Diagram of solar eclipse (not to scale).
The diagram shows the alignment of the Sun, Moon and Earth during a solar eclipse. The dark gray region to the right the Moon is the umbra, where the Sun is completely obscured by the Moon. The small area where the umbra touches the Earth's surface is where a total eclipse can be seen. The larger light gray area is the penumbra, in which only a partial eclipse can be seen.
The Moon's orbit around the Earth is inclined at an angle of just over 5 degrees to the plane of the Earth's orbit around the Sun (the ecliptic). Because of this, at the time of a new moon, the Moon will usually pass above or below the Sun. A solar eclipse can occur only when the new moon occurs close to one of the points (known as nodes) where the Moon's orbit crosses the ecliptic.
As noted above, the Moon's orbit is also elliptical. The Moon's distance from the Earth can vary by about 6% from its average value. Therefore, the Moon's apparent size varies with its distance from the Earth, and it is this effect that leads to the difference between total and annular eclipses. The distance of the Earth from the Sun also varies during the year, but this is a smaller effect. On average, the Moon appears to be slightly smaller than the Sun, so the majority (about 60%) of central eclipses are annular. It is only when the Moon is closer to the Earth than average (near its perigee) that a total eclipse occurs.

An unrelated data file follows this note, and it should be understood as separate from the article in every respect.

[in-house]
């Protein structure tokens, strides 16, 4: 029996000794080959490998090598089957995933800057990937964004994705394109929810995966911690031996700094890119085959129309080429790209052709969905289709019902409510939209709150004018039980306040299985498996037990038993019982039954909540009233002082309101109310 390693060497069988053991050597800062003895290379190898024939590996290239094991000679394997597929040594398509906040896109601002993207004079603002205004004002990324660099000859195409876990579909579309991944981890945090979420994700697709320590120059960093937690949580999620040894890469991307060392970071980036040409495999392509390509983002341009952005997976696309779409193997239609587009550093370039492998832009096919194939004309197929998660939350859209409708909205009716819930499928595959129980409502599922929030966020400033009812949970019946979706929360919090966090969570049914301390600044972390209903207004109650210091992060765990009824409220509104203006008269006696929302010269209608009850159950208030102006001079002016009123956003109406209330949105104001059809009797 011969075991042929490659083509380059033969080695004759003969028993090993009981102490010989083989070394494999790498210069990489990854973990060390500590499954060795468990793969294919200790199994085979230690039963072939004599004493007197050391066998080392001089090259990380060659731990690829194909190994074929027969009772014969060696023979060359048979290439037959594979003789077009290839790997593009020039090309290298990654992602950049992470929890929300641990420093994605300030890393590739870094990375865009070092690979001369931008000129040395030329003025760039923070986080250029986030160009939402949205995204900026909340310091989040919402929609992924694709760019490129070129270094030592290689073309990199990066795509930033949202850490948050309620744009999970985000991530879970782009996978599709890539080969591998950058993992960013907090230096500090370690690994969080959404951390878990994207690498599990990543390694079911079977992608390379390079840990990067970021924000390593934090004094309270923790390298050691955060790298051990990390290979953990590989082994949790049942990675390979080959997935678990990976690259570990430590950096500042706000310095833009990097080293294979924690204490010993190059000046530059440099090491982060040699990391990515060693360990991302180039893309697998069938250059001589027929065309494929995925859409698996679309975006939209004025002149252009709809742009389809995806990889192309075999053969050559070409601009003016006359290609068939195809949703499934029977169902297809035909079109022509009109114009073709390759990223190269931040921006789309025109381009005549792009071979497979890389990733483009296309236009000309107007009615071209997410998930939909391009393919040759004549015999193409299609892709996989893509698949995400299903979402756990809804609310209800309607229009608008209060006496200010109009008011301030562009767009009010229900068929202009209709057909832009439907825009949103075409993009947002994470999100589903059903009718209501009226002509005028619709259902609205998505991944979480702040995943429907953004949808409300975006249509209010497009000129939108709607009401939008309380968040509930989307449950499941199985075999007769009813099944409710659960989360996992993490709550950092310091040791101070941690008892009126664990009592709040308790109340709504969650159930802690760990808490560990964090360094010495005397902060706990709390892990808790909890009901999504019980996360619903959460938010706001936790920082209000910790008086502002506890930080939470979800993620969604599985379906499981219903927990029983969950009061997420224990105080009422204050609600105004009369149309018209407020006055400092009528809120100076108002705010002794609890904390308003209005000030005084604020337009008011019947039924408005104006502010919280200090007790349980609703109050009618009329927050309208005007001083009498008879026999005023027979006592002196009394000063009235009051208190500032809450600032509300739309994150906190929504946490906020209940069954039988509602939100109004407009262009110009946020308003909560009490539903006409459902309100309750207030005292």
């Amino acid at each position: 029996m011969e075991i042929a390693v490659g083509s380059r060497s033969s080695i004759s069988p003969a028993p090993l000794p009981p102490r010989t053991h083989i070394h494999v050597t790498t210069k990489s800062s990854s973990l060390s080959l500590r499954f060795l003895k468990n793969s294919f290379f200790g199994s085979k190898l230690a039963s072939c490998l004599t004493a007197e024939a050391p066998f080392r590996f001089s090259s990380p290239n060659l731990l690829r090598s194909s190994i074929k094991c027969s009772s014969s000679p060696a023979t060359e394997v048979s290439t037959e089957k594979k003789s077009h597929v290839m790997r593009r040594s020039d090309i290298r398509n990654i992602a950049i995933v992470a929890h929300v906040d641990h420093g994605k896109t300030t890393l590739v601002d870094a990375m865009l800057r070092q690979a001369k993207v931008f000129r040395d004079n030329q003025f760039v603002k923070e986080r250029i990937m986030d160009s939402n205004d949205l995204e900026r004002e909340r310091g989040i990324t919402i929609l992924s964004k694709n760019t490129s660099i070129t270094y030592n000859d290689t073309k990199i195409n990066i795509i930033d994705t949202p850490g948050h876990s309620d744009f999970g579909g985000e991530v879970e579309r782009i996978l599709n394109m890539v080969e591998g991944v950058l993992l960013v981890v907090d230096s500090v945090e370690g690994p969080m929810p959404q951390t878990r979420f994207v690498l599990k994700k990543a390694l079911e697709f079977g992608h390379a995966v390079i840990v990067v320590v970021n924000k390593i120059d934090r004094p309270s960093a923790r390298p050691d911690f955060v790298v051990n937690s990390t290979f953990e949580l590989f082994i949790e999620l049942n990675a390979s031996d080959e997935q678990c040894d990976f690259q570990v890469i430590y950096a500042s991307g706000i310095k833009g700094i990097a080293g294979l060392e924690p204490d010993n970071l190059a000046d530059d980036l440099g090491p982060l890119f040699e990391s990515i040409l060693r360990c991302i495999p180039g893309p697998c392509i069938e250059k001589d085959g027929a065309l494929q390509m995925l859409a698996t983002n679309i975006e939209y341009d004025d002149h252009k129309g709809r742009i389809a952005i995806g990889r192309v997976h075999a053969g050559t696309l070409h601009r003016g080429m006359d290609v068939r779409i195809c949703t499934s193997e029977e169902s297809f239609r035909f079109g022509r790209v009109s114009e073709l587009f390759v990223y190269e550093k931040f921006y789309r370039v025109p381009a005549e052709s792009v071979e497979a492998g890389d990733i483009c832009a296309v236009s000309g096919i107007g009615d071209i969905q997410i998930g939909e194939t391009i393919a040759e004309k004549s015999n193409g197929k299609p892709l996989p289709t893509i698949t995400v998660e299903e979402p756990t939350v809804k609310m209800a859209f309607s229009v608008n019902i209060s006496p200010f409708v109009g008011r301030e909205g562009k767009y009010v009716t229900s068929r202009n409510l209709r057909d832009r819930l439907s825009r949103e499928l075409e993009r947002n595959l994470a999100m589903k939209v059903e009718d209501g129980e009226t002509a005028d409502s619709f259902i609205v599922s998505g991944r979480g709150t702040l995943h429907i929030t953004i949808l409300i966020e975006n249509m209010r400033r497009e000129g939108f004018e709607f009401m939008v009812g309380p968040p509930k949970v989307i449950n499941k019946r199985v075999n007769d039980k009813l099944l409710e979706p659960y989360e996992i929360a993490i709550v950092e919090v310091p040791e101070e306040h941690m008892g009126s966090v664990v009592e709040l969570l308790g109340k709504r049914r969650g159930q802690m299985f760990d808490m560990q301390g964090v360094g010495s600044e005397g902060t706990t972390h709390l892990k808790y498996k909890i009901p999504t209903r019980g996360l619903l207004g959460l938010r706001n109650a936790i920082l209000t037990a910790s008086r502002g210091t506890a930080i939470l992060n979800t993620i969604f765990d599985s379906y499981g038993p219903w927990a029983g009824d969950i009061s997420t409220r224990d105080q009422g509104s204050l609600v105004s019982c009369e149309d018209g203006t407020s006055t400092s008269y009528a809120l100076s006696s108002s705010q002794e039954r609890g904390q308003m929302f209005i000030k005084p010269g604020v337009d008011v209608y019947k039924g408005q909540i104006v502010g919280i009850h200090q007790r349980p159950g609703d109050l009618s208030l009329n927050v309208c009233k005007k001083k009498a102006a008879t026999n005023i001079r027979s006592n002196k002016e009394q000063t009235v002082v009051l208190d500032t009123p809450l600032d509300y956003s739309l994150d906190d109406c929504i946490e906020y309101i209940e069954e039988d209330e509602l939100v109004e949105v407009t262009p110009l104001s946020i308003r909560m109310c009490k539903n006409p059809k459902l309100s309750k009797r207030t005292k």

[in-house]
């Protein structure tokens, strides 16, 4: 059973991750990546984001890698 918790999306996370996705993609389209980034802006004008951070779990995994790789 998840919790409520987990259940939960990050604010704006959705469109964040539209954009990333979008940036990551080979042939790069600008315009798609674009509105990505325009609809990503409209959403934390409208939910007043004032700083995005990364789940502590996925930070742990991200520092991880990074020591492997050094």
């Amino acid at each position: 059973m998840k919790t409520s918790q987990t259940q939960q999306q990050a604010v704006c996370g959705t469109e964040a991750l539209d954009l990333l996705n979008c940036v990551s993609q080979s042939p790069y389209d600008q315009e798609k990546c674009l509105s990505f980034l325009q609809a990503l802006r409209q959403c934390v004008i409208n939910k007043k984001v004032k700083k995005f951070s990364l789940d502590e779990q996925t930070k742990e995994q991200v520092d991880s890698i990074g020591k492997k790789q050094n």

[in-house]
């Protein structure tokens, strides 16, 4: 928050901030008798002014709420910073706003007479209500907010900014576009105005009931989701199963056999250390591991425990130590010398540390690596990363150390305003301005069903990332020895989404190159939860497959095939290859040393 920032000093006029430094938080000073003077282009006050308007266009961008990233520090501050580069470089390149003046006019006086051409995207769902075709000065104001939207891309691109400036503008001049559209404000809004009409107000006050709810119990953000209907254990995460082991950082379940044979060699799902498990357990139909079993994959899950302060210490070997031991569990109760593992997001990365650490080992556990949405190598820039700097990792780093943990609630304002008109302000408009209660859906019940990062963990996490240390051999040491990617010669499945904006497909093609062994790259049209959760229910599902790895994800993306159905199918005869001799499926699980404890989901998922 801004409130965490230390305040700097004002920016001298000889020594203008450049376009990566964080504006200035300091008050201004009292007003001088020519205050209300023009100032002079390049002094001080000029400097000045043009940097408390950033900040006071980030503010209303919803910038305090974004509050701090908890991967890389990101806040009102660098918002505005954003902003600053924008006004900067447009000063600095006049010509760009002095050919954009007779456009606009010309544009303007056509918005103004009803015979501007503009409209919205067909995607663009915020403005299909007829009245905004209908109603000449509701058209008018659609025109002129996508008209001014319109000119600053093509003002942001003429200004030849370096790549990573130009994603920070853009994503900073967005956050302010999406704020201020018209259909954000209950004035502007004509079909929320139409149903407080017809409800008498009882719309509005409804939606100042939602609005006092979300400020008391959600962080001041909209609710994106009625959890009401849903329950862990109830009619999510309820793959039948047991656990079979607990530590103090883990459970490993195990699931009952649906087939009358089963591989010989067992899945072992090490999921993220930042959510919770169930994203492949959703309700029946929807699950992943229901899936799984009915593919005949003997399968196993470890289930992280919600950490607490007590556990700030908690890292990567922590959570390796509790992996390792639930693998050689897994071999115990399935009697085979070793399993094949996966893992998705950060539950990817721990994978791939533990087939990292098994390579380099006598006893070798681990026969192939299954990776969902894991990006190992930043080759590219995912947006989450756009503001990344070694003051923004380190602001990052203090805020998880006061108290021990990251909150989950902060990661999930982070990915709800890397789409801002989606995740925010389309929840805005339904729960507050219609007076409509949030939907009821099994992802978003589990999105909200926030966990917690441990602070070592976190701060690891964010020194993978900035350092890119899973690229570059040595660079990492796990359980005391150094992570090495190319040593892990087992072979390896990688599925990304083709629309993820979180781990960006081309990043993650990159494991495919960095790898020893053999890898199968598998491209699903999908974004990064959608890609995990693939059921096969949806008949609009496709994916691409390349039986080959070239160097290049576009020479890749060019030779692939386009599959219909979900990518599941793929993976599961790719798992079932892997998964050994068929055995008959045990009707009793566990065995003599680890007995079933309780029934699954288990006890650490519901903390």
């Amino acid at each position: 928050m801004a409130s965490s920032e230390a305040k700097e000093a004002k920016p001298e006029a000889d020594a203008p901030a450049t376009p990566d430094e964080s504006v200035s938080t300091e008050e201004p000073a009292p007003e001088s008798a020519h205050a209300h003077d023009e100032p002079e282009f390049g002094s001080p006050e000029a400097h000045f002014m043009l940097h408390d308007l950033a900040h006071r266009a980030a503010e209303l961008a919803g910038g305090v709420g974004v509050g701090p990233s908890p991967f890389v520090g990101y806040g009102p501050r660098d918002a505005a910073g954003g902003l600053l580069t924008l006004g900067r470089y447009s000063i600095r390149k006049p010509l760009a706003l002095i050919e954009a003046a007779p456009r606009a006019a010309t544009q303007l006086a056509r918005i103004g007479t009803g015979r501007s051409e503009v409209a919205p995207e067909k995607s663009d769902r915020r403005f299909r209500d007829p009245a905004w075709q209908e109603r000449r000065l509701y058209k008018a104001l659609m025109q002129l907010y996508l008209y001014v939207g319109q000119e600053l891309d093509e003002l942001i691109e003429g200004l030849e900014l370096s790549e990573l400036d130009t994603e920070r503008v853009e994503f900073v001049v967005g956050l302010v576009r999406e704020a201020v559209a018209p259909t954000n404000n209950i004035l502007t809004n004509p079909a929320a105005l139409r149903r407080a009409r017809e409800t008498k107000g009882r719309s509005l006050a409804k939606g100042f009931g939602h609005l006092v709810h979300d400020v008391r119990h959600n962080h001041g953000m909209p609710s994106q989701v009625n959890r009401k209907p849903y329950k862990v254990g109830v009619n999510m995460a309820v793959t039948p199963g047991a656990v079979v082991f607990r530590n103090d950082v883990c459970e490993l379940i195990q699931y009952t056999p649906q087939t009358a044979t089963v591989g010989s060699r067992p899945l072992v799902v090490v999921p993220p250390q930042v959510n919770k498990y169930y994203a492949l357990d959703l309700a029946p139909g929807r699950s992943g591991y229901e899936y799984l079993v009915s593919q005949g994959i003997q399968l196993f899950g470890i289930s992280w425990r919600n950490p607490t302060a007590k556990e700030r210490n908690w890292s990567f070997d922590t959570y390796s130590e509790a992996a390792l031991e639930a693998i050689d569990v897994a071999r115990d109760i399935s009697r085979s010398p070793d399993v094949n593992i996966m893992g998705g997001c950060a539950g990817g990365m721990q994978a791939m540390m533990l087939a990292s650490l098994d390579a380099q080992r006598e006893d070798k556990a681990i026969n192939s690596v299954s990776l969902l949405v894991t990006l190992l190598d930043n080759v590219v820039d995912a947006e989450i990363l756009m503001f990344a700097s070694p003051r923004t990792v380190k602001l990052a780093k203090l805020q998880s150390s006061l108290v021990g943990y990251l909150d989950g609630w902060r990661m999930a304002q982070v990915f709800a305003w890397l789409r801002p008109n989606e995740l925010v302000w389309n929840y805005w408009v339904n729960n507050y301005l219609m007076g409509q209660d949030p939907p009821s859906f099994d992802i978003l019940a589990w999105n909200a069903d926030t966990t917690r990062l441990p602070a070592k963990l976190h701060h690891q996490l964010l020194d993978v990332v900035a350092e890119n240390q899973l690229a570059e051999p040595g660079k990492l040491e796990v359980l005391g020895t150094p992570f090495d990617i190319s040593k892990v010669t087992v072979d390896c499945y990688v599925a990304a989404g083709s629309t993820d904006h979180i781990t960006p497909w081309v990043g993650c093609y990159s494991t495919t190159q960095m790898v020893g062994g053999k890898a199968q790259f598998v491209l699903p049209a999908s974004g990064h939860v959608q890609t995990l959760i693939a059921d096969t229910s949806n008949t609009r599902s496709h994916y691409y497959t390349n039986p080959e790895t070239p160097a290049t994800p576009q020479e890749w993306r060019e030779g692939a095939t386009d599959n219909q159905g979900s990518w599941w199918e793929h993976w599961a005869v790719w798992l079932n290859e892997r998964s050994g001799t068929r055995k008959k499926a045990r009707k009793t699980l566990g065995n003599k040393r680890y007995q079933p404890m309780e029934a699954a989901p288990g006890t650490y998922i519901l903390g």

The Moon orbits the Earth in approximately 27.3 days, relative to a fixed frame of reference. This is known as the sidereal month. However, during one sidereal month, the Earth has revolved part way around the Sun, making the average time between one new moon and the next longer than the sidereal month: it is approximately 29.5 days. This is known as the synodic month, and corresponds to what is commonly called the lunar month.
A Total eclipse in the umbra.
B Annular eclipse in the antumbra.
C Partial eclipse in the penumbra
The Moon crosses from south to north of the ecliptic at its ascending node, and vice versa at its descending node. However, the nodes of the Moon's orbit are gradually moving in a retrograde motion, due to the action of the Sun's gravity on the Moon's motion, and they make a complete circuit every 18.6 years. This means that the time between each passage of the Moon through the ascending node is slightly shorter than the sidereal month. This period is called the draconic month.
Finally, the Moon's perigee is moving forwards in its orbit, and makes a complete circuit in about 9 years. The time between one perigee and the next is known as the anomalistic month.
The Moon's orbit intersects with the ecliptic at the two nodes that are 180 degrees apart. Therefore, the new moon occurs close to the nodes at two periods of the year approximately six months apart, and there will always be at least one solar eclipse during these periods. Sometimes the new moon occurs close enough to a node during two consecutive months. This means that in any given year, there will always be at least two solar eclipses, and there can be as many as five. However, some are visible only as partial eclipses, because the umbra passes above Earth's north or south pole, and others are central only in remote regions of the Arctic or Antarctic.